Picking apart the hype of new and classic video games.

Bring back paranoia

I just finished watching John Carpenter’s “The Thing,” a movie as much about trust as exploding half-dog-man mutants.

The movie documents how a group of scientists cut off from the rest of the world turn on each other while a shape shifting alien picks off stragglers and generally becomes a nuisance.

In 2002 a video game sequel was released that touched lightly on the social aspect of the movie and was well received, but a tacked on conspiracy plot gave me a sense that the developers were concerned the game would be boring without soldiers to shoot at as well.

Fast forward to 2010, the age of Xbox Live and PSN and I think it’s time someone teach an old half-dog-man mutant a new trick.

Last year’s mostly abysmal Kane and Lynch 2: Dog Days had one redeeming feature in it’s Fragile Alliance multiplayer mode: it realized online teammates are ultimately conniving, evil people who will shoot their fellow bank robbers in the back if they can walk away with a duffel bag full of money.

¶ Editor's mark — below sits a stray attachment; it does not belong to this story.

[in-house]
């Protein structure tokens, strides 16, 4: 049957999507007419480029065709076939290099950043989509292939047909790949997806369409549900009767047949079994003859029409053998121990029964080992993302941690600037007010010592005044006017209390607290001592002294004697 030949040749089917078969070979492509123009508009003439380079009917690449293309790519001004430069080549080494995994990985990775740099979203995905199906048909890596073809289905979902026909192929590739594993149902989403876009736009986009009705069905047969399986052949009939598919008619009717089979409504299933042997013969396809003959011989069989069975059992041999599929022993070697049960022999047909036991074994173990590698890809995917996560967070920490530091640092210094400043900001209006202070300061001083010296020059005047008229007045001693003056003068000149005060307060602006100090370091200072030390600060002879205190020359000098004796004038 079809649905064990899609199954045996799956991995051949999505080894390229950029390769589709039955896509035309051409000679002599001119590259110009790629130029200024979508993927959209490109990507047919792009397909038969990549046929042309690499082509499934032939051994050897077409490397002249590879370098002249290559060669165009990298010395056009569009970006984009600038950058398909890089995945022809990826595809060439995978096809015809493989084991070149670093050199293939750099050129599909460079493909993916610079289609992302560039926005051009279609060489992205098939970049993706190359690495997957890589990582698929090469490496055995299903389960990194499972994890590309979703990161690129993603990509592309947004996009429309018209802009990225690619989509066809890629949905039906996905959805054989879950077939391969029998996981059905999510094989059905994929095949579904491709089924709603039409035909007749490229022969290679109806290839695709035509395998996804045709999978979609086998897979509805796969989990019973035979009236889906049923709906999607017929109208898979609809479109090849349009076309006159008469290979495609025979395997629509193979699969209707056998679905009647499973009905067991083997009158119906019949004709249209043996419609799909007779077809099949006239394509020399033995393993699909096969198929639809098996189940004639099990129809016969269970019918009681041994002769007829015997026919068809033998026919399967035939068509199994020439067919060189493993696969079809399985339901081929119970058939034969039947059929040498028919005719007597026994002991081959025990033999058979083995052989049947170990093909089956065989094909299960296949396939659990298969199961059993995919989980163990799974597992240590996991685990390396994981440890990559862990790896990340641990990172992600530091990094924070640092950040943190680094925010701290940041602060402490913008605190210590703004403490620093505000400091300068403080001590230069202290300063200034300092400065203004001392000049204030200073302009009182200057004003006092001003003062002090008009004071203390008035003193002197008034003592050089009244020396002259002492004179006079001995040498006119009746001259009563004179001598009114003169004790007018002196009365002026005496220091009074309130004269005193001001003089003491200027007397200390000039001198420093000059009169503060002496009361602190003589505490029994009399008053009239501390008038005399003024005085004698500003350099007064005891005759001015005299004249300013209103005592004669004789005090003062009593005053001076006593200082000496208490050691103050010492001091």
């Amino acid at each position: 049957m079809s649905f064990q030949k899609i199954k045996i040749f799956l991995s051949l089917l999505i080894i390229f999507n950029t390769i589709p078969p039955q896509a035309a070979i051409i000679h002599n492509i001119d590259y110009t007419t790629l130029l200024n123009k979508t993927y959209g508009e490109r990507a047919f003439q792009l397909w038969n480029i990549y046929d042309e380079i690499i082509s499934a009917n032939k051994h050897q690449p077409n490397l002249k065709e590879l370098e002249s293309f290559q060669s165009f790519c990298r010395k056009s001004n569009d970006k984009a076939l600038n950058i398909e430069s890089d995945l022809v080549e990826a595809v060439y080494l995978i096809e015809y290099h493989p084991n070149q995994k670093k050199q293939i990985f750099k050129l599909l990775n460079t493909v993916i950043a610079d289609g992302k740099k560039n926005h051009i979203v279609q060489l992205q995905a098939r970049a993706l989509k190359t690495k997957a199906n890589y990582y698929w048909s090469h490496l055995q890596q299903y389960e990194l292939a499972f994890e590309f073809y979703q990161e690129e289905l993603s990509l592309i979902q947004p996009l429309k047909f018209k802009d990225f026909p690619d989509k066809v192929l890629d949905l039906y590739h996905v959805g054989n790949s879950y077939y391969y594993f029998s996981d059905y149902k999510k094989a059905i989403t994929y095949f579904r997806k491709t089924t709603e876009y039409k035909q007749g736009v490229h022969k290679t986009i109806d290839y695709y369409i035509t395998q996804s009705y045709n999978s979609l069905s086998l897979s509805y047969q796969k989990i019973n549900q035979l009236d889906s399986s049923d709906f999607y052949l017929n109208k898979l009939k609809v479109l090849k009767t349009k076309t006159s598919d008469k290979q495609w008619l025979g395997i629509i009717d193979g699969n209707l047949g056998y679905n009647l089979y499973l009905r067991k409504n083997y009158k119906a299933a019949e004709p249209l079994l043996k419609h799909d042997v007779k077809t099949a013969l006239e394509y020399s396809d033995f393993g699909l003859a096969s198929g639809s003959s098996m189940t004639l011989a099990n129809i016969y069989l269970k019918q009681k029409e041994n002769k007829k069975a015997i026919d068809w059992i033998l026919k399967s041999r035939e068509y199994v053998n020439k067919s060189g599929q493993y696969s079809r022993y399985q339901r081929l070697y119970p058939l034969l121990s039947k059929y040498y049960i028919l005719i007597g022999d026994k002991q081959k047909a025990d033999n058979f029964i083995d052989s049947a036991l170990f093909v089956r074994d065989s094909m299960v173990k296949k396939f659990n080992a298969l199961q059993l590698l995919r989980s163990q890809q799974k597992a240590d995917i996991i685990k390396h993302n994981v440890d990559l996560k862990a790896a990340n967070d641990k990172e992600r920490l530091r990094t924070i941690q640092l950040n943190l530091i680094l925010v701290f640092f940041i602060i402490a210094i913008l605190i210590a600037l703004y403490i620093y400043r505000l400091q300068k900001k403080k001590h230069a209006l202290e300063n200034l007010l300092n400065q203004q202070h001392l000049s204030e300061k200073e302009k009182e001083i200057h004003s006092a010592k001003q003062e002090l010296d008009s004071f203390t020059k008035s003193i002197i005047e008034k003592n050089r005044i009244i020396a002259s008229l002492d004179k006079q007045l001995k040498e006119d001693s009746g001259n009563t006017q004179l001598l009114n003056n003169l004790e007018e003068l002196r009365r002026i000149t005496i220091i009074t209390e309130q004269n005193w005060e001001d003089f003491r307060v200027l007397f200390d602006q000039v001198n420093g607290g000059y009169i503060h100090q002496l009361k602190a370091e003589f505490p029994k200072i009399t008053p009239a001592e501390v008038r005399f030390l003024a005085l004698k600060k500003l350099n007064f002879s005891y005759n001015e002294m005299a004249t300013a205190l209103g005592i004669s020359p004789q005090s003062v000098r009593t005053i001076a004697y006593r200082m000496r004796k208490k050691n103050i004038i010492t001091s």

Knowing that betrayal was not only allowed but encouraged added a new level of tension to a so-so online experience.I think back fondly to smooth-talking a gang of anonymous thugs into a cohesive unit, gaining trust by saving players and winning a few rounds…and then knee-capping someone before they make it into the getaway vehicle and grabbing game-winning piles of cash in the final seconds.

I think we can all agree the survival/horror genre needs a shot in the arm these days, and feeling alone in a crowd may not be the worst step you can take. At least, if that’s your kind of “thing.”


One response

  1. Pingback: Sunday night blog round-up | Reinventing the News • Spring 2011

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